Shortly before 9:55 p.m. on April 5, officers from the Cambridge Police Department (CPD) responded to the area of Greenwood Avenue and Gloria Richardson Circle in Cambridge for a reported shooting. Officers found the victim, later identified as Sorrell, lying on the ground with evidence of gunshot wounds.
A request was made for the Maryland State Police Homicide Unit to respond and conduct the investigation. Investigators from the Homicide Unit and the Criminal Enforcement Division responded to the scene, as did crime scene technicians from the State Police Forensic Sciences Division.
Police believe Sorrell was riding a bicycle in the area when shots were fired in his direction. Sorrell subsequently fell off of his bicycle and ran onto Gloria Richardson Circle, where additional shots were fired. Sorrell was transported by emergency medical personnel to the hospital, where he succumbed to his injuries.
State Police Homicide Unit investigators are actively investigating the incident with assistance from the State Police Criminal Enforcement Division Lower Shore and forensic analysts from the Maryland State Police Forensic Sciences Division. The CPD, the Dorchester County Sheriff’s Office, the Federalsburg Police Department and personnel from the Dorchester County Task Force are also assisting with the investigation. The Dorchester County State’s Attorney’s Office has been actively involved in providing guidance to support police during this investigation.
Anyone with information relevant to this case is asked to call 202-510-2847. Additional arrests and charges are expected pending further investigation. The investigation continues.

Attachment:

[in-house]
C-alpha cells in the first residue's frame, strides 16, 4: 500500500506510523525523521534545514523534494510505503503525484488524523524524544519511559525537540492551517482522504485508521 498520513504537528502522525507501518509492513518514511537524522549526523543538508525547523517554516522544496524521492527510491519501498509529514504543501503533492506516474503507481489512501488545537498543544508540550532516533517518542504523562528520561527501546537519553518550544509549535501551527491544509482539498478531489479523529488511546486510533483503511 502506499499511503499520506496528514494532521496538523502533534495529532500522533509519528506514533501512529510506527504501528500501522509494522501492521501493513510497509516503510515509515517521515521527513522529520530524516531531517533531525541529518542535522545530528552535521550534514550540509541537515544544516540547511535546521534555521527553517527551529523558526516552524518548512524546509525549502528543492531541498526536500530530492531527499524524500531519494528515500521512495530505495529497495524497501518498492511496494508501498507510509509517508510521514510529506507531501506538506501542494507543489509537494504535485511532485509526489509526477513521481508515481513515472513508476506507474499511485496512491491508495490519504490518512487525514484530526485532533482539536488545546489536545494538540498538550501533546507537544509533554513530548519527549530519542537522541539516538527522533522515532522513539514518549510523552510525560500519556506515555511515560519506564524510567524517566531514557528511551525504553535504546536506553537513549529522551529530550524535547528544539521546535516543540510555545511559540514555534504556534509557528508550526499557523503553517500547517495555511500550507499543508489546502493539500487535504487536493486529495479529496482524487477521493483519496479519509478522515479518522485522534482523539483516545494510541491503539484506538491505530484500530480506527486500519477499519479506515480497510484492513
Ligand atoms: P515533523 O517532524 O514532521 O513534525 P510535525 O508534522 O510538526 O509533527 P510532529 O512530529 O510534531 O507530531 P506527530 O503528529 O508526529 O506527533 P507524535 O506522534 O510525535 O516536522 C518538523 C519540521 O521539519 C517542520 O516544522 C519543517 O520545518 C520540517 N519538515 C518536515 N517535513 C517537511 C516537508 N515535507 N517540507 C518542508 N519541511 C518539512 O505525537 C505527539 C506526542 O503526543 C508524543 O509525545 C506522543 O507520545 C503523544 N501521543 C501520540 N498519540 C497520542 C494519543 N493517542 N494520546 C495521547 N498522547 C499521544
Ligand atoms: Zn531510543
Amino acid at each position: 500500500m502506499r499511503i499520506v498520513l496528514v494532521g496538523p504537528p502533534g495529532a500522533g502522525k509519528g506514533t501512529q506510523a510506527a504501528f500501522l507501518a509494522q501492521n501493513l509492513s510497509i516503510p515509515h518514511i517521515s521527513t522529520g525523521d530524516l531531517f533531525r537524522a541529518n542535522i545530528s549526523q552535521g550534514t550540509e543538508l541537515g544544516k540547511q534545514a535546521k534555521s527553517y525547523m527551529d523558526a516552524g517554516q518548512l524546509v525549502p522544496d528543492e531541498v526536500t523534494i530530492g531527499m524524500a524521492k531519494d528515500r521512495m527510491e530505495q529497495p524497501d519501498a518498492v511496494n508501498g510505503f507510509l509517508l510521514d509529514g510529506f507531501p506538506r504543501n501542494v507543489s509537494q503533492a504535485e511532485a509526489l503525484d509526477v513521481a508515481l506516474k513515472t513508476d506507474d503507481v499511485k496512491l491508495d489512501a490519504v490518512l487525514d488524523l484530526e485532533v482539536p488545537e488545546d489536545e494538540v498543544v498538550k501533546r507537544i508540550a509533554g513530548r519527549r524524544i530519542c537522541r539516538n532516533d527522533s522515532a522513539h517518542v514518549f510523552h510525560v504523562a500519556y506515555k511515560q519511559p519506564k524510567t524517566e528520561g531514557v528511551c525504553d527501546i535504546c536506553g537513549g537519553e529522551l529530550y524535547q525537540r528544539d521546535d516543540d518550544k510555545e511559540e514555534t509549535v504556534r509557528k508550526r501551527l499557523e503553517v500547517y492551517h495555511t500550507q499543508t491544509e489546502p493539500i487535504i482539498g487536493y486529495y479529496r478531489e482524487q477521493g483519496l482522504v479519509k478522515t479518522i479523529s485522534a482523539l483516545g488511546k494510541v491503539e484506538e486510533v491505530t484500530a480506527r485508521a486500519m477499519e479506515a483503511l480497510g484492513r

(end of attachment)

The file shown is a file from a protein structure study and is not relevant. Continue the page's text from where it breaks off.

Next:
EASTON — The former Easton hospital employee accused of raping an unconscious patient and videoing the act in December 2019 will stand trial by judge in July.
The trial date was set during a pretrial conference on Friday morning after Andrew Cochran, an attorney for Travis Brooks, said plea negotiations with the prosecution have “not been fruitful.” Brooks’ trial is set for 9 a.m. on July 14.
Cochran said half of a day likely would be needed for Brooks’ trial and indicated that video of the incident would be shown in court. The trial, he said, would consist of “really just watching a video.”
Brooks, 36, faces charges of second-degree rape, third- and fourth-degree sex offense, vulnerable adult abuse and second-degree assault stemming from allegations that he recorded himself digitally penetrating a female patient while she was unconscious for a procedure at University of Maryland Shore Medical Center at Easton.
The video, reportedly captured on a cellphone, is about two minutes long and according to investigators was taken inside an employee elevator in the Easton hospital by a Black male wearing blue scrubs.
Police found the video unintentionally during an investigation into Brooks connected to allegations that he had stolen credit card details and money from several patients at the hospital. Investigators had been searching Brooks’ phone media for photos of patients’ credit cards and other evidence related to the theft accusations when they found a video of Brooks allegedly raping a patient.
Police identified the patient in the video, which police found in August 2020 but was recorded in December 2019, and confirmed that Brooks had access to the patient on the day of the incident, police said.
Brooks was arrested on Aug. 11, 2020, following investigators’ discovery of the video. His employment with the hospital had already been terminated in April 2020 after police found probable cause to charge him in connection with his alleged theft of patients’ money.
Shore Regional Health CEO Ken Kozel said in a statement to The Star Democrat in August that the hospital system was “absolutely appalled” and “deeply disturbed by the allegations” against Brooks.
“The pain of this situation is not something any patient or their family should ever bear, nor should any community have cause to question how an incident like this could happen. For that, I am truly sorry,” Kozel said in the statement.
Brooks was charged in the theft case with two counts of theft under $100 and five counts of stealing another’s credit card, according to court documents.
A pretrial conference in that case, as well as in a controlled dangerous substance possession case against Brooks, is set for July 16, as Cochran requested in court Friday that proceedings in those cases not be scheduled before Brooks’ rape trial.